We should remain hopeful, calm and united despite our diverse opinions as 2012 draws near.

Tuesday, 13 September 2011

Can photojournalism observe a code of ethics while: Fulfilling the public’s “Right to know” what is in the public interest? Respecting the private lives of the individuals?

Photojournalism like print or broadcast media should inform, educate and entertain society. It also sets the agenda through its portrayal of images. Based on the above, Can photojournalism observe a code of ethics while:

Fulfilling the public’s “Right to know” what is in the public interest?
Respecting the private lives of the individuals?

Information is the oxygen of democracy. If people do not know what is happening in their society, if actions of those who rule them are hidden, then they cannot take a meaningful part in the affairs of that society. But information is not just a necessity for people- it is an essential part of good government. Bad government needs secrecy to survive. It allows inefficiency, wastefulness and corruption to thrive.

Information allows people to scrutinize the actions of a government and is the basis for proper informed debate of those actions. Information includes all records held by a public body, regardless of the form in which the information is stored (Toby Mendel (June 1999).

Role of pictures:

A good news picture is worth a column of words.  Therefore, any news item could be less informative, less complete and less attractive without pictures. Pictures not only supplement the text; they enhance and extend it by highlighting and pressing upon the reader important parts of it; they make it easier for the reader to build up a picture of what is being read.

Based on these, pictures therefore, illustrates the text and forms an element in the page design. Thus a good picture will be considered to be worth a good space. Its shape and size will govern the disposition of stories and headlines around it. It will become a fixed point in the design to which the other elements adapt, although it still has to fulfill its function of informing the readers since it is part of the day’s input of news (F.W. Hodgson: 1998).

Media critics and viewers question the use of gruesome images, dozens of photographers hounding celebrities, picture manipulations that present misleading views, visual messages that perpetuate negative stereotypes of individuals from various multicultural groups, and images that blur the distinction between advertising and journalism. What is happening?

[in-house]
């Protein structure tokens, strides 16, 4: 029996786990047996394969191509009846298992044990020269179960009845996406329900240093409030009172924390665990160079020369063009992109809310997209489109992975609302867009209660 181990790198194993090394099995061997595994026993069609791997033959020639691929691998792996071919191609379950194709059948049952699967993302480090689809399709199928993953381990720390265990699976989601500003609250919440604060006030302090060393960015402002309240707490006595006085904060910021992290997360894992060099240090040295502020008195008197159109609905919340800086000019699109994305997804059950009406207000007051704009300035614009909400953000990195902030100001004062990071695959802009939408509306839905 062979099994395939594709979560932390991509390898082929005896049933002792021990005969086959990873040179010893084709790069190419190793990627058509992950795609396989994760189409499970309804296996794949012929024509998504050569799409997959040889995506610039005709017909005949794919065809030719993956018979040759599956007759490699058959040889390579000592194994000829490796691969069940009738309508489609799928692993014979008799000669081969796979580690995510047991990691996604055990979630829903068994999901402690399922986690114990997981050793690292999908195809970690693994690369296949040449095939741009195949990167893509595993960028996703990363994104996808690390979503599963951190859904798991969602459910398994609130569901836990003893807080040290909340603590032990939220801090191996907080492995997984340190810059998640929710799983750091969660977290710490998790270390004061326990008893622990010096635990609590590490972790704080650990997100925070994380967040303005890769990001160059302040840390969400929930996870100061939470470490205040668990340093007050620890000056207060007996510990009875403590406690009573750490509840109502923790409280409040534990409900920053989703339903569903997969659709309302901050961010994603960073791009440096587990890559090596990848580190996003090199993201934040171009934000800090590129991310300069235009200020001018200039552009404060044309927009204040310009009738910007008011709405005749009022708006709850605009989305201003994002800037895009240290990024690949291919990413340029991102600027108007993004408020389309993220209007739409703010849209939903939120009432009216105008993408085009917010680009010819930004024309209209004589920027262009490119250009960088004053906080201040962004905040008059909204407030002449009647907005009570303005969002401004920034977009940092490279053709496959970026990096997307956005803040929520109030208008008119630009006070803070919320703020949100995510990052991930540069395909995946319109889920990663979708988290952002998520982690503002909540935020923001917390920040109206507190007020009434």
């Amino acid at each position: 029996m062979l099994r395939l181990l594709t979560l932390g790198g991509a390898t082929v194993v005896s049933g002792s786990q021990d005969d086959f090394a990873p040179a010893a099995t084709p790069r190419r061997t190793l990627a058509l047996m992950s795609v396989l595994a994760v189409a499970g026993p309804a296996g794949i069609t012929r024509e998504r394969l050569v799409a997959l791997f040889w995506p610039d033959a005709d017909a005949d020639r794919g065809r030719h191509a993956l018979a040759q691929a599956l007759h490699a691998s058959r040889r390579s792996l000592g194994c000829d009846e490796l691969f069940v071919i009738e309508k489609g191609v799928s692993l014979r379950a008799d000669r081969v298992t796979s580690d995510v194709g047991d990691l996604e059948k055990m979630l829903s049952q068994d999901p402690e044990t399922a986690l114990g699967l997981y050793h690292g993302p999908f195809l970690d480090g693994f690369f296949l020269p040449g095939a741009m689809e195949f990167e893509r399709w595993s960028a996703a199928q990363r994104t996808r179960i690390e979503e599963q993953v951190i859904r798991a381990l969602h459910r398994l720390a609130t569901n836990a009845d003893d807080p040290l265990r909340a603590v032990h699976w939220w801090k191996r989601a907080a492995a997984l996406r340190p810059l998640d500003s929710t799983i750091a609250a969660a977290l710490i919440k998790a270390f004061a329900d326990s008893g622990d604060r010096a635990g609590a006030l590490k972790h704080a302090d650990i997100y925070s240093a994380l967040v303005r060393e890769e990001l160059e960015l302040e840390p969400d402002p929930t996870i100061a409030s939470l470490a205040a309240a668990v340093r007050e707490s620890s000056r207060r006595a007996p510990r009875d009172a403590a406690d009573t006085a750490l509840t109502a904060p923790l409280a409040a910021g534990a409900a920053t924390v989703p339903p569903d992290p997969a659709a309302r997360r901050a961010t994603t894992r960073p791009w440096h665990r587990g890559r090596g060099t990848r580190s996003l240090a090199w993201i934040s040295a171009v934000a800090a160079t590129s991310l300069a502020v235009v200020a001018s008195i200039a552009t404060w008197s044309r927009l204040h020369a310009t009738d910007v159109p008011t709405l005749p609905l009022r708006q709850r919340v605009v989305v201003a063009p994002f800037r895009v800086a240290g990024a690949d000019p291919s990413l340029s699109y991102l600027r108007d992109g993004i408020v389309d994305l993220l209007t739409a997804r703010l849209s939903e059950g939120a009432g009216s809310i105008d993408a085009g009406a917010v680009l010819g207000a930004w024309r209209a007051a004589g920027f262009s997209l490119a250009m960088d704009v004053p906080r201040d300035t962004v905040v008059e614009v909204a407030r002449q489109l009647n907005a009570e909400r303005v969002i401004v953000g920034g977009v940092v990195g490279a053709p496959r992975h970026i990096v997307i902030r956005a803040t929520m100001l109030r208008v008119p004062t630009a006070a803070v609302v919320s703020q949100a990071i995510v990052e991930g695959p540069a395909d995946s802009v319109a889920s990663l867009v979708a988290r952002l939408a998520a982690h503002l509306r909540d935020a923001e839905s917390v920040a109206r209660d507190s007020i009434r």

What is new, however, is the spread of computer technology that allows practically anyone to produce and disseminate visual messages in massive numbers for a world-wide audience. Because images evoke almost immediate emotional responses among viewers, pictures have tremendous impact. With well-chosen words, visual messages combine to educate, entertain and persuade. But the flip side to such visual power is that images can also offend shock, mislead, stereotype and confuse.

Consider some recent examples: the debate on the composition of Mr. Kibaki’s family, pictures of emaciated hunger victims from all over the country, despair on the faces of children within the IDP camps. The stories featured above can be classified into five ethical concerns of most interest to photojournalism professionals: Victims of violence, right to privacy, picture manipulations, stereotyping and advertising/editorial blurring. Right to privacy as a major aspect in the lives of the people – public and private lives will be based on.

Invasion of privacy have developed along false light, private facts and misappropriates. Journalists need to understand that the public’s right to know often to be weighed against the privacy rights of people in the news. Inquiries into an individual’s private life without the persons consent are not generally acceptable unless public interest is involved. Public interest must itself be legitimate and not merely prurient or morbid curiosity. There are four types of violation of someone's privacy:

A quarterly publication of the Reporters Committee for Freedom of the Press titled, Photographers' Guide to Privacy, is helpful in sorting out the areas of privacy law that affect news photographers. Privacy law is divided into four areas:

* Unreasonable intrusion into the seclusion of another,
* Public disclosure of private facts,
* Placing a person in a false light in the public eye, and
* Misappropriation of a name or likeness for commercial gain (Strongman, 1987).

Unreasonable Intrusion: Consent is the most important factor when dealing with unreasonable intrusion or public disclosure of private facts. Generally, anything that can be seen in plain, public view can be photographed. Pictures in private places require permission. A photographer must be sure that the person who gives permission has the authority to grant the request.

Disclosure of Private Facts: Trespass laws require that photojournalists have the permission of an owner of a property before access can be gained.